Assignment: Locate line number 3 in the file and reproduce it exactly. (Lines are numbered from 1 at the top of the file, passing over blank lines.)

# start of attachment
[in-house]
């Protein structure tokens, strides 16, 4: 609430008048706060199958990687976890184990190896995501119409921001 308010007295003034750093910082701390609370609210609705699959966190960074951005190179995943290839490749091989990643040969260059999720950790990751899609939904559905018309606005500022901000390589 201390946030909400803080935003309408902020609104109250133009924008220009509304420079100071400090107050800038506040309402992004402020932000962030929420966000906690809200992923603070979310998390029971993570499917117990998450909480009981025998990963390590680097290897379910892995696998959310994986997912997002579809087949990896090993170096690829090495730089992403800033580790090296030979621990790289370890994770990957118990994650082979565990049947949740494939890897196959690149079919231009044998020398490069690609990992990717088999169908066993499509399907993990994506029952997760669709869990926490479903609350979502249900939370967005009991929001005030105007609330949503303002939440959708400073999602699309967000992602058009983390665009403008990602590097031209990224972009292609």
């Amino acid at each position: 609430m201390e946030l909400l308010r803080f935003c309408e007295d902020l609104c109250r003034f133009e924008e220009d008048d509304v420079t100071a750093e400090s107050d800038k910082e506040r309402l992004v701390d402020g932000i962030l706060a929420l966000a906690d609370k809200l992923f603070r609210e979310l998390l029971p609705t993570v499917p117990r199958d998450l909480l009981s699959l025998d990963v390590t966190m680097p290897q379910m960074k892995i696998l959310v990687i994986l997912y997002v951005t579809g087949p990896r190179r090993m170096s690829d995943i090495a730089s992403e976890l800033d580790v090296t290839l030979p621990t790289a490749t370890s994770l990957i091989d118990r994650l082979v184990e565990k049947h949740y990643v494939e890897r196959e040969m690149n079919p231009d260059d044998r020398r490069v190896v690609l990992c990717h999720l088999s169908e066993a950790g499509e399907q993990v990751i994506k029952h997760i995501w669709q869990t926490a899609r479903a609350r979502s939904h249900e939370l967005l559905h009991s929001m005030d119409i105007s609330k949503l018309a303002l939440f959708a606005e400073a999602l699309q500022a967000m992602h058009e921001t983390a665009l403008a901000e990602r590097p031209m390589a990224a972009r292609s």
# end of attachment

């Amino acid at each position: 609430m201390e946030l909400l308010r803080f935003c309408e007295d902020l609104c109250r003034f133009e924008e220009d008048d509304v420079t100071a750093e400090s107050d800038k910082e506040r309402l992004v701390d402020g932000i962030l706060a929420l966000a906690d609370k809200l992923f603070r609210e979310l998390l029971p609705t993570v499917p117990r199958d998450l909480l009981s699959l025998d990963v390590t966190m680097p290897q379910m960074k892995i696998l959310v990687i994986l997912y997002v951005t579809g087949p990896r190179r090993m170096s690829d995943i090495a730089s992403e976890l800033d580790v090296t290839l030979p621990t790289a490749t370890s994770l990957i091989d118990r994650l082979v184990e565990k049947h949740y990643v494939e890897r196959e040969m690149n079919p231009d260059d044998r020398r490069v190896v690609l990992c990717h999720l088999s169908e066993a950790g499509e399907q993990v990751i994506k029952h997760i995501w669709q869990t926490a899609r479903a609350r979502s939904h249900e939370l967005l559905h009991s929001m005030d119409i105007s609330k949503l018309a303002l939440f959708a606005e400073a999602l699309q500022a967000m992602h058009e921001t983390a665009l403008a901000e990602r590097p031209m390589a990224a972009r292609s």